Home Music A lion’s tale: getting to know Made Them Lions

A lion’s tale: getting to know Made Them Lions

by Sam Obrand September 15, 2015

The Montreal-bred band offers-up advice on how to gain success as a musician

Inspired by their collective experiences of perseverance through life’s most inexplicable detours, five close friends came together and made the most of their journey; a journey that to them, has Made Them Lions.

The road began once lead vocalist Michael Valetta and guitarists Matthew Gillis and Jeffrey Cohen, three childhood neighbours, met bassist Jono Thorpe and drummer Stuart Asprey.

“Mike, Jeff and I all grew up on the same street. We went to school together and we were friends for a long time. We started a band in high school and we’ve been playing music ever since,” said Gillis.

It didn’t take long for the members of Made Them Lions—MTL for short—to show their true colours. The five friendly and humorous musicians share a refreshing rapport that is reinforced by energetic, supportive and grounded individual personalities.

This Montreal-born band credit their modern-pop rock and reggae sound to their personal musical upbringing.

“We listen to a lot of different music. There’s a lot of overlap, but we all personally have our own little favourite bands. I’m a huge fan of the Red Hot Chili Peppers; Flea is a huge inspiration for me. I also love The Police; I think The Police have a big influence on our reggae sound,” said Thorpe.

“I grew up on The Police and Bob Marley, but also on the Foo Fighters. I think we’ve just taken a bunch of sounds and mixed them together,” said Gillis.

MTL spent over a year developing their latest self-titled album. The hard-nosed effort features producing work from musicians John Nathaniel and former lead vocalist and guitarist of the pop punk band Treble Charger, Greg Nori.

Together Made Them Lions, Nathaniel, and Nori, who has worked with well-known Canadian bands such as Sum 41 and Hedley, have completed an album which they feel embodies the journey of different emotions and memories of the band’s past.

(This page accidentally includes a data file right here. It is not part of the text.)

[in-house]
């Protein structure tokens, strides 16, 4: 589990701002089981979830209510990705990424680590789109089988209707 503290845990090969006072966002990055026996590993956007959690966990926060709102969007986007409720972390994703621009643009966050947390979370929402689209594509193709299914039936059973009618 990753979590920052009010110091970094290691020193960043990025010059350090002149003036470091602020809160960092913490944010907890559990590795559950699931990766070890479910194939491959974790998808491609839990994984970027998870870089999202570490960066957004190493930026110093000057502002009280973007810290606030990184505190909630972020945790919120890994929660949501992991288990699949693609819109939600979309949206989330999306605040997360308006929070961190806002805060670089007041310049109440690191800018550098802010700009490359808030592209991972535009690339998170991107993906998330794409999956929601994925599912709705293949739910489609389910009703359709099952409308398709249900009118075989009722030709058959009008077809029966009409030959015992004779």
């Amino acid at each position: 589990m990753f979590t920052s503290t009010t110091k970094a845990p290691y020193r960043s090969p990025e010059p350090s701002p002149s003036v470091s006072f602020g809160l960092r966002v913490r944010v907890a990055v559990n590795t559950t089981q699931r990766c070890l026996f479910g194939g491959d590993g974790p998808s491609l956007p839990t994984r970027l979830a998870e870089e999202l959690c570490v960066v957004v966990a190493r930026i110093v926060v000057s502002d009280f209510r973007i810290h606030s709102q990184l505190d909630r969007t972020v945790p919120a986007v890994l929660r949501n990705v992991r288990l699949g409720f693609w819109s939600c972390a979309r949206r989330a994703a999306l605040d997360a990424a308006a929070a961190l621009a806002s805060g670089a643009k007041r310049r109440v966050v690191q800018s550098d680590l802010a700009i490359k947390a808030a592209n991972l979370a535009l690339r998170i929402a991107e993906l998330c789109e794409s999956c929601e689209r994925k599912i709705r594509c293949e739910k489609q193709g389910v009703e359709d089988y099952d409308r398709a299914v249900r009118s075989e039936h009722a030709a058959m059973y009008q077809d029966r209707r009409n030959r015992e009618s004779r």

“There isn’t one way that a song is born. Sometimes one of the band members will have an idea that they’ve been working on, they’ll bring it in and we’ll all contribute to it. Sometimes we’re just jamming and ideas come out and we build on it and go from there,” said Gillis on the conception of a song.

MTL have had two of their 2014 releases place above 15 on the Palmares Top 100 chart.

“It’s amazing, I think, for all of us, it’s a dream come true. We all want to play music; we want to see some success and we want to be able to support ourselves and keep playing music all the time,” said Thorpe, remarking on the experience of putting together an album and seeing their art grow in popularity.

Thorpe continued to express the band’s devotion and dedication towards their end goal of making their music heard by the entire world’s population.

MTL has played in front of crowds as little as four people and as large as 60,000. They’ve shared the stage with and learned valuable lessons from popular artists like Sean Paul, Our Lady Peace, Hedley, B.o.B. and more.

“Sixty thousand people, crowds like that, it’s so surreal that you don’t really have time to process what’s going on. It’s almost like it happens in a dream-like state and afterwards you look back on it in disbelief and say I can’t believe that just happened,” said Valetta.

“When there’s four people in front of you and all you want to do is go home and you’re in Vancouver, that’s when you really get a taste of who you are. It’s a pleasure,” he added.

The band unanimously agreed that no matter how big or small the crowd, they pour their hearts into every performance. For them, every opportunity is a gratifying experience, and every experience gained is just another reason for the band to keep doing what they love to do.

When asked if the band had any words of wisdom to impart on future artists trying to find their sound and style, the captivating, high-tempo, sweat-dripping, stage diving, smiling members of MTL had an interesting response.

“When you’re practicing and working at your sound, just keep practicing, work hard and perfect what you’re doing. Make sure that everything is great and then when you get up on stage just have fun,” said Gillis.

“Just have fun, be yourself and go for it, you’ll end up making people have fun,” said Cohen.

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